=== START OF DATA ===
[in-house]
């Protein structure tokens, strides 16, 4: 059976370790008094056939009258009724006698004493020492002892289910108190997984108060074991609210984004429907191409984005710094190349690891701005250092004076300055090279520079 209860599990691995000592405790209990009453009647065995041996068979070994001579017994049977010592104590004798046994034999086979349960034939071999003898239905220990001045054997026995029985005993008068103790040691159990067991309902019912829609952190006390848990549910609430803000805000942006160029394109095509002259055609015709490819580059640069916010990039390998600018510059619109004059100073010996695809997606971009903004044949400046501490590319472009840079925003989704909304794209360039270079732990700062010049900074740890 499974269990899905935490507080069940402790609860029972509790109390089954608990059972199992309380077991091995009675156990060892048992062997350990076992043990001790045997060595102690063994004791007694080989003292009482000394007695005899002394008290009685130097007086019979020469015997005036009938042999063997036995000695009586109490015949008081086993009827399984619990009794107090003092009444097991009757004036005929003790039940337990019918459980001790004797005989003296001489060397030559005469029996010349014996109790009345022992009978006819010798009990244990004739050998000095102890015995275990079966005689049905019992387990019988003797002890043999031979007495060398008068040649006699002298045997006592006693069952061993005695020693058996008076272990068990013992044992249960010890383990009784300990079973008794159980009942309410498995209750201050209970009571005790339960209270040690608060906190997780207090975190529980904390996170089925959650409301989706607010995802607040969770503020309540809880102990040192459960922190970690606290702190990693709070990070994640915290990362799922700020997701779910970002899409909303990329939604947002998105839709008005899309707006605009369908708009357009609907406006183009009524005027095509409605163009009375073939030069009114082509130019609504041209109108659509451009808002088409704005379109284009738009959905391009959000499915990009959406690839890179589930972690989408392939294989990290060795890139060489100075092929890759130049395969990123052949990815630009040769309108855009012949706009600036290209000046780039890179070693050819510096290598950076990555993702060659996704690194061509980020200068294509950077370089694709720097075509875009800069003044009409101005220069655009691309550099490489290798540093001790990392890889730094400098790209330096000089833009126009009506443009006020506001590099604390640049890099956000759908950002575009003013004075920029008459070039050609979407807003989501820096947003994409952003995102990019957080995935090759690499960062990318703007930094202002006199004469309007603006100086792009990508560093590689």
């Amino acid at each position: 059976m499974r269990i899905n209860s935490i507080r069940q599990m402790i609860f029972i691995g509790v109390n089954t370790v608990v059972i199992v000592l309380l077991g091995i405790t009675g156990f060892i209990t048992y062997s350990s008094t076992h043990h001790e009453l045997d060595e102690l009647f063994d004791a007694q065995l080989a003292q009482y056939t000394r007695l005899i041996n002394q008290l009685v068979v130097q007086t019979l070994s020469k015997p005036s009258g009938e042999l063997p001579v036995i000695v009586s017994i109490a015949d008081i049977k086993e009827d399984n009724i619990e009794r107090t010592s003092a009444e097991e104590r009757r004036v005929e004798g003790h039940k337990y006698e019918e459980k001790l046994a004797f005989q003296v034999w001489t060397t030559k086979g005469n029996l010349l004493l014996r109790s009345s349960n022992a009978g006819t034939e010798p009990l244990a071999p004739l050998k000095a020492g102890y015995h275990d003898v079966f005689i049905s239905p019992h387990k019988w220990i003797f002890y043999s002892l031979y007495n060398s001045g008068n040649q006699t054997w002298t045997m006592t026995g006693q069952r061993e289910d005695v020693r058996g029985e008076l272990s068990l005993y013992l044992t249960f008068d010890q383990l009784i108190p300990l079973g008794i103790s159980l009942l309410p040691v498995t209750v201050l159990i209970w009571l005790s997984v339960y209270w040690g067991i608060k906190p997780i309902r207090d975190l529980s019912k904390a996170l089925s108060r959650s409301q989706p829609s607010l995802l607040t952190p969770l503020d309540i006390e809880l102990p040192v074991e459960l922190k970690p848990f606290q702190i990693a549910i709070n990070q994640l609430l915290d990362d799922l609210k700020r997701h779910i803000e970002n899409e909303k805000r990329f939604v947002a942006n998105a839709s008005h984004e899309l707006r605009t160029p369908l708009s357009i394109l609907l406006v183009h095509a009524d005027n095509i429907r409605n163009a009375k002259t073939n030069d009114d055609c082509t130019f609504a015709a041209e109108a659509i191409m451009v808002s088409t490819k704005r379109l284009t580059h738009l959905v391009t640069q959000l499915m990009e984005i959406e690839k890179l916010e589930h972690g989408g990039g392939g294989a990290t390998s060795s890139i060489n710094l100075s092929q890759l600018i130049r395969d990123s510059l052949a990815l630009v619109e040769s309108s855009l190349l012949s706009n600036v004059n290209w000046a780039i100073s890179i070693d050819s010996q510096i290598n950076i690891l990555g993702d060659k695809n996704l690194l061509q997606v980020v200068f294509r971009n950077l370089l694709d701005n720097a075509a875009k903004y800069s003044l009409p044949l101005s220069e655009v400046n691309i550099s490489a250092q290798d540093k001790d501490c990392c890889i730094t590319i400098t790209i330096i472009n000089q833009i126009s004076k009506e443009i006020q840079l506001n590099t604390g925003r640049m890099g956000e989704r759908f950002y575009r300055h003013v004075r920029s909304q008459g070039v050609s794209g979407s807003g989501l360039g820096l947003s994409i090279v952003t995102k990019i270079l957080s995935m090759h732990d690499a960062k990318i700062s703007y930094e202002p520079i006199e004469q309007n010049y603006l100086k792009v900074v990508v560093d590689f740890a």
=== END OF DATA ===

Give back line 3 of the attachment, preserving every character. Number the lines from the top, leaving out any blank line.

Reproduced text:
């Amino acid at each position: 059976m499974r269990i899905n209860s935490i507080r069940q599990m402790i609860f029972i691995g509790v109390n089954t370790v608990v059972i199992v000592l309380l077991g091995i405790t009675g156990f060892i209990t048992y062997s350990s008094t076992h043990h001790e009453l045997d060595e102690l009647f063994d004791a007694q065995l080989a003292q009482y056939t000394r007695l005899i041996n002394q008290l009685v068979v130097q007086t019979l070994s020469k015997p005036s009258g009938e042999l063997p001579v036995i000695v009586s017994i109490a015949d008081i049977k086993e009827d399984n009724i619990e009794r107090t010592s003092a009444e097991e104590r009757r004036v005929e004798g003790h039940k337990y006698e019918e459980k001790l046994a004797f005989q003296v034999w001489t060397t030559k086979g005469n029996l010349l004493l014996r109790s009345s349960n022992a009978g006819t034939e010798p009990l244990a071999p004739l050998k000095a020492g102890y015995h275990d003898v079966f005689i049905s239905p019992h387990k019988w220990i003797f002890y043999s002892l031979y007495n060398s001045g008068n040649q006699t054997w002298t045997m006592t026995g006693q069952r061993e289910d005695v020693r058996g029985e008076l272990s068990l005993y013992l044992t249960f008068d010890q383990l009784i108190p300990l079973g008794i103790s159980l009942l309410p040691v498995t209750v201050l159990i209970w009571l005790s997984v339960y209270w040690g067991i608060k906190p997780i309902r207090d975190l529980s019912k904390a996170l089925s108060r959650s409301q989706p829609s607010l995802l607040t952190p969770l503020d309540i006390e809880l102990p040192v074991e459960l922190k970690p848990f606290q702190i990693a549910i709070n990070q994640l609430l915290d990362d799922l609210k700020r997701h779910i803000e970002n899409e909303k805000r990329f939604v947002a942006n998105a839709s008005h984004e899309l707006r605009t160029p369908l708009s357009i394109l609907l406006v183009h095509a009524d005027n095509i429907r409605n163009a009375k002259t073939n030069d009114d055609c082509t130019f609504a015709a041209e109108a659509i191409m451009v808002s088409t490819k704005r379109l284009t580059h738009l959905v391009t640069q959000l499915m990009e984005i959406e690839k890179l916010e589930h972690g989408g990039g392939g294989a990290t390998s060795s890139i060489n710094l100075s092929q890759l600018i130049r395969d990123s510059l052949a990815l630009v619109e040769s309108s855009l190349l012949s706009n600036v004059n290209w000046a780039i100073s890179i070693d050819s010996q510096i290598n950076i690891l990555g993702d060659k695809n996704l690194l061509q997606v980020v200068f294509r971009n950077l370089l694709d701005n720097a075509a875009k903004y800069s003044l009409p044949l101005s220069e655009v400046n691309i550099s490489a250092q290798d540093k001790d501490c990392c890889i730094t590319i400098t790209i330096i472009n000089q833009i126009s004076k009506e443009i006020q840079l506001n590099t604390g925003r640049m890099g956000e989704r759908f950002y575009r300055h003013v004075r920029s909304q008459g070039v050609s794209g979407s807003g989501l360039g820096l947003s994409i090279v952003t995102k990019i270079l957080s995935m090759h732990d690499a960062k990318i700062s703007y930094e202002p520079i006199e004469q309007n010049y603006l100086k792009v900074v990508v560093d590689f740890a």